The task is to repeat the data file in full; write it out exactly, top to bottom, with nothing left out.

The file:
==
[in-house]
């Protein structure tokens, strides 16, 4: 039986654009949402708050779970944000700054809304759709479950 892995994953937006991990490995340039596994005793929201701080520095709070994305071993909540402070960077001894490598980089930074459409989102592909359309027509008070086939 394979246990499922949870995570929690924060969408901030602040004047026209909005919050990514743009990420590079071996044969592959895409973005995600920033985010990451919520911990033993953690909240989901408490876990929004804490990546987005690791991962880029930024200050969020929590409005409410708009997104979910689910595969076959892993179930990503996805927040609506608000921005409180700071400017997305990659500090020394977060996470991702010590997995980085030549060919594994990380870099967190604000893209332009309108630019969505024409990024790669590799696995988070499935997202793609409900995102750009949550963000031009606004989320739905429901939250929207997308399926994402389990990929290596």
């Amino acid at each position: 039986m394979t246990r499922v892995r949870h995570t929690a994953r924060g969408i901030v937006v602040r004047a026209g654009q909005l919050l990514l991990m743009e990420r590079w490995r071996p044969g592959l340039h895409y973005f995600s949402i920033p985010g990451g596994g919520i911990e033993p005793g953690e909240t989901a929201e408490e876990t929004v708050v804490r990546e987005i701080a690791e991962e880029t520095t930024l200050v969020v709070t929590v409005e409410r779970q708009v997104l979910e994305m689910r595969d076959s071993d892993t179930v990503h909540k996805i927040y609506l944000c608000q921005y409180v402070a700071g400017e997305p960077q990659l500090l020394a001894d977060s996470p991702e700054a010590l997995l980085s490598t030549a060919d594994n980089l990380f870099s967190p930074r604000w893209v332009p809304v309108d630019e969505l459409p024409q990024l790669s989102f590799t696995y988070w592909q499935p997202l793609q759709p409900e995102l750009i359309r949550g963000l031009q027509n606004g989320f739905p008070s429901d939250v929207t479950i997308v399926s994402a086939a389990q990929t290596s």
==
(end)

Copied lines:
[in-house]
């Protein structure tokens, strides 16, 4: 039986654009949402708050779970944000700054809304759709479950 892995994953937006991990490995340039596994005793929201701080520095709070994305071993909540402070960077001894490598980089930074459409989102592909359309027509008070086939 394979246990499922949870995570929690924060969408901030602040004047026209909005919050990514743009990420590079071996044969592959895409973005995600920033985010990451919520911990033993953690909240989901408490876990929004804490990546987005690791991962880029930024200050969020929590409005409410708009997104979910689910595969076959892993179930990503996805927040609506608000921005409180700071400017997305990659500090020394977060996470991702010590997995980085030549060919594994990380870099967190604000893209332009309108630019969505024409990024790669590799696995988070499935997202793609409900995102750009949550963000031009606004989320739905429901939250929207997308399926994402389990990929290596």
């Amino acid at each position: 039986m394979t246990r499922v892995r949870h995570t929690a994953r924060g969408i901030v937006v602040r004047a026209g654009q909005l919050l990514l991990m743009e990420r590079w490995r071996p044969g592959l340039h895409y973005f995600s949402i920033p985010g990451g596994g919520i911990e033993p005793g953690e909240t989901a929201e408490e876990t929004v708050v804490r990546e987005i701080a690791e991962e880029t520095t930024l200050v969020v709070t929590v409005e409410r779970q708009v997104l979910e994305m689910r595969d076959s071993d892993t179930v990503h909540k996805i927040y609506l944000c608000q921005y409180v402070a700071g400017e997305p960077q990659l500090l020394a001894d977060s996470p991702e700054a010590l997995l980085s490598t030549a060919d594994n980089l990380f870099s967190p930074r604000w893209v332009p809304v309108d630019e969505l459409p024409q990024l790669s989102f590799t696995y988070w592909q499935p997202l793609q759709p409900e995102l750009i359309r949550g963000l031009q027509n606004g989320f739905p008070s429901d939250v929207t479950i997308v399926s994402a086939a389990q990929t290596s």